MR: I club raced here in Southern California at places like Willow Springs and Buttonwillow for two or three years, but I never tried to teach him much about riding motorcycles. I pretty much turned him over to Keith Code and the California Superbike School at around age 9 or 10, and they worked with him for a number of years. Many elements of his current riding style come from that period. I may have passed along some of my knowledge on physical training.
MO: Oh, I stereotyped you as one of those hard-pushing helicopter race dads who got in fights with the other ones. Did you have to try to not be that way, or what? When Joe was off doing the Red Bull, was he mostly on his own in Europe, or flying back and forth?
MR: The trouble with applying pressure to a young rider who really wants to succeed like Joe, is that particularly if things aren’t going well, they already are applying so much pressure to themselves that if you add your own pressure, you can just overwhelm them. So you always just try to be supportive.
Joe was 13 when he first went over to Europe, so definitely too young to travel on his own. In the Red Bull Rookies Cup there was one mechanic per four bikes, so they require each rider to bring a “mechanic helper” to assist the mechanic fueling the bikes, changing tires etc. – and in the main that person is that father. So I went to all the races for three years except three or four. We would stay in Europe if the races were close together, but otherwise fly home to the US.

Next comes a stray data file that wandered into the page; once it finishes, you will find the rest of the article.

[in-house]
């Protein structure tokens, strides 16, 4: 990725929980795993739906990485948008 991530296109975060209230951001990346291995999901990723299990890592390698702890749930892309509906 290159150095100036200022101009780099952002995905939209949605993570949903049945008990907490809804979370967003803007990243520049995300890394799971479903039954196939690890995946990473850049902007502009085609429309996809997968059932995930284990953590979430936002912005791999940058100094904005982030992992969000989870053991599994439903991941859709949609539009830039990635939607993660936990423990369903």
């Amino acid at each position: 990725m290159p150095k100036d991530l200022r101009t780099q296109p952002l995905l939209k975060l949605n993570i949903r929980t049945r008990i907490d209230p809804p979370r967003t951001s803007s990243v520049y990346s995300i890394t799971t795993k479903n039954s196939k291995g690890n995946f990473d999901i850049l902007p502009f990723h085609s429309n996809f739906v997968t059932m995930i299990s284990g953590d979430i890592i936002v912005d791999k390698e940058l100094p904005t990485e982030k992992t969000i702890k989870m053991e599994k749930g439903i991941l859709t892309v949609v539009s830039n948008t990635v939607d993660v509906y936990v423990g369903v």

MO: How was being in Europe all the time? Did you two get on each others’ nerves, or it was all happiness doing the Grand Tour and having fun the whole time going to museums? Or strictly at the track every day and/or training and eyes on the prize? My kid never really did go through the rebellious phase, I think it was the bikes.
MR: Actually we got on pretty well. I tried to make something more of it than just showing up to the track for the race weekends. We’d base ourselves in the UK between races when we weren’t flying back to the US, as I’m English and have family there. Then I’d arrange to fly in a day or two early to whatever European city we were racing at and do the museums, like the Rembrant and Van Gogh in Amsterdam, the Stasi secret police museum in Berlin, plus other historic sites, Roman ruins in southern Spain. We were visiting quite a few places that I’d also personally never been to before, it seemed a waste to pass up the opportunity to see them.